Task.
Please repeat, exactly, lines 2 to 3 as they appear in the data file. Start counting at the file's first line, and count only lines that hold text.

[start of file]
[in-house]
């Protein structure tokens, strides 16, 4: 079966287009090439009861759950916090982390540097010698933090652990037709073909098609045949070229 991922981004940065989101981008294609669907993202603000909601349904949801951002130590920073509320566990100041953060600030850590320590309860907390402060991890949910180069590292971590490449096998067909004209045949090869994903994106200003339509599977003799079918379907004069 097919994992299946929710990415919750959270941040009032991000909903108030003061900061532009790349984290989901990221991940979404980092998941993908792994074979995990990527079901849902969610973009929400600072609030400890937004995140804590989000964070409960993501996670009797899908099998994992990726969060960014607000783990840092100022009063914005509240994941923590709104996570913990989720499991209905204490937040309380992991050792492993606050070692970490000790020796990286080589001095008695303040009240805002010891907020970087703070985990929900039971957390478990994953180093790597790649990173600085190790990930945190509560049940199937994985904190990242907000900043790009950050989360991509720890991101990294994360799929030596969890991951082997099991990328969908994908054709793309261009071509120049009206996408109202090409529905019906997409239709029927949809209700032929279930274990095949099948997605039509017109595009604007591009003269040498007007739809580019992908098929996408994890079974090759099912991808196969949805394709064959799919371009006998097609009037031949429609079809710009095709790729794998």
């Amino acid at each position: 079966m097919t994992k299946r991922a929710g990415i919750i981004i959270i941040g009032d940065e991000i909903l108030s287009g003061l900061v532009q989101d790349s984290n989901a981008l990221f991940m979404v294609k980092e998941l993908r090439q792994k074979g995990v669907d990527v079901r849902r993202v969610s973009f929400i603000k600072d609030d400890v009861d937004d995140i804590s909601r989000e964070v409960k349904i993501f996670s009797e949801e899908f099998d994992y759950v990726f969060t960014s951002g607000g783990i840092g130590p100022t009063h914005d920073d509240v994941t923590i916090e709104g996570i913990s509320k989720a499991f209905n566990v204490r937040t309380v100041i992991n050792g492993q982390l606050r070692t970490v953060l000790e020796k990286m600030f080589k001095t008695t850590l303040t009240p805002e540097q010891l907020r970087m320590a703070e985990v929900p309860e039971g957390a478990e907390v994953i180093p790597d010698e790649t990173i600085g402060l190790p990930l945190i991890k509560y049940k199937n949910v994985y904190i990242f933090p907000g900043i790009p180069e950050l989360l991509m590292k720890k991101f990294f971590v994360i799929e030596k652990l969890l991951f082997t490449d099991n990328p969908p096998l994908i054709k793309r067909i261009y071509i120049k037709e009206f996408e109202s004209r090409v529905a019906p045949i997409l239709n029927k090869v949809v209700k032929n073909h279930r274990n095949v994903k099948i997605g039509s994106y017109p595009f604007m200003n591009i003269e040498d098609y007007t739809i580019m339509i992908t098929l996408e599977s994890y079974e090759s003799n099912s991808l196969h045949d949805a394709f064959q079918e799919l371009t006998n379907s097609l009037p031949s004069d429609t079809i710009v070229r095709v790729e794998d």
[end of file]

């Protein structure tokens, strides 16, 4: 079966287009090439009861759950916090982390540097010698933090652990037709073909098609045949070229 991922981004940065989101981008294609669907993202603000909601349904949801951002130590920073509320566990100041953060600030850590320590309860907390402060991890949910180069590292971590490449096998067909004209045949090869994903994106200003339509599977003799079918379907004069 097919994992299946929710990415919750959270941040009032991000909903108030003061900061532009790349984290989901990221991940979404980092998941993908792994074979995990990527079901849902969610973009929400600072609030400890937004995140804590989000964070409960993501996670009797899908099998994992990726969060960014607000783990840092100022009063914005509240994941923590709104996570913990989720499991209905204490937040309380992991050792492993606050070692970490000790020796990286080589001095008695303040009240805002010891907020970087703070985990929900039971957390478990994953180093790597790649990173600085190790990930945190509560049940199937994985904190990242907000900043790009950050989360991509720890991101990294994360799929030596969890991951082997099991990328969908994908054709793309261009071509120049009206996408109202090409529905019906997409239709029927949809209700032929279930274990095949099948997605039509017109595009604007591009003269040498007007739809580019992908098929996408994890079974090759099912991808196969949805394709064959799919371009006998097609009037031949429609079809710009095709790729794998």
């Amino acid at each position: 079966m097919t994992k299946r991922a929710g990415i919750i981004i959270i941040g009032d940065e991000i909903l108030s287009g003061l900061v532009q989101d790349s984290n989901a981008l990221f991940m979404v294609k980092e998941l993908r090439q792994k074979g995990v669907d990527v079901r849902r993202v969610s973009f929400i603000k600072d609030d400890v009861d937004d995140i804590s909601r989000e964070v409960k349904i993501f996670s009797e949801e899908f099998d994992y759950v990726f969060t960014s951002g607000g783990i840092g130590p100022t009063h914005d920073d509240v994941t923590i916090e709104g996570i913990s509320k989720a499991f209905n566990v204490r937040t309380v100041i992991n050792g492993q982390l606050r070692t970490v953060l000790e020796k990286m600030f080589k001095t008695t850590l303040t009240p805002e540097q010891l907020r970087m320590a703070e985990v929900p309860e039971g957390a478990e907390v994953i180093p790597d010698e790649t990173i600085g402060l190790p990930l945190i991890k509560y049940k199937n949910v994985y904190i990242f933090p907000g900043i790009p180069e950050l989360l991509m590292k720890k991101f990294f971590v994360i799929e030596k652990l969890l991951f082997t490449d099991n990328p969908p096998l994908i054709k793309r067909i261009y071509i120049k037709e009206f996408e109202s004209r090409v529905a019906p045949i997409l239709n029927k090869v949809v209700k032929n073909h279930r274990n095949v994903k099948i997605g039509s994106y017109p595009f604007m200003n591009i003269e040498d098609y007007t739809i580019m339509i992908t098929l996408e599977s994890y079974e090759s003799n099912s991808l196969h045949d949805a394709f064959q079918e799919l371009t006998n379907s097609l009037p031949s004069d429609t079809i710009v070229r095709v790729e794998d």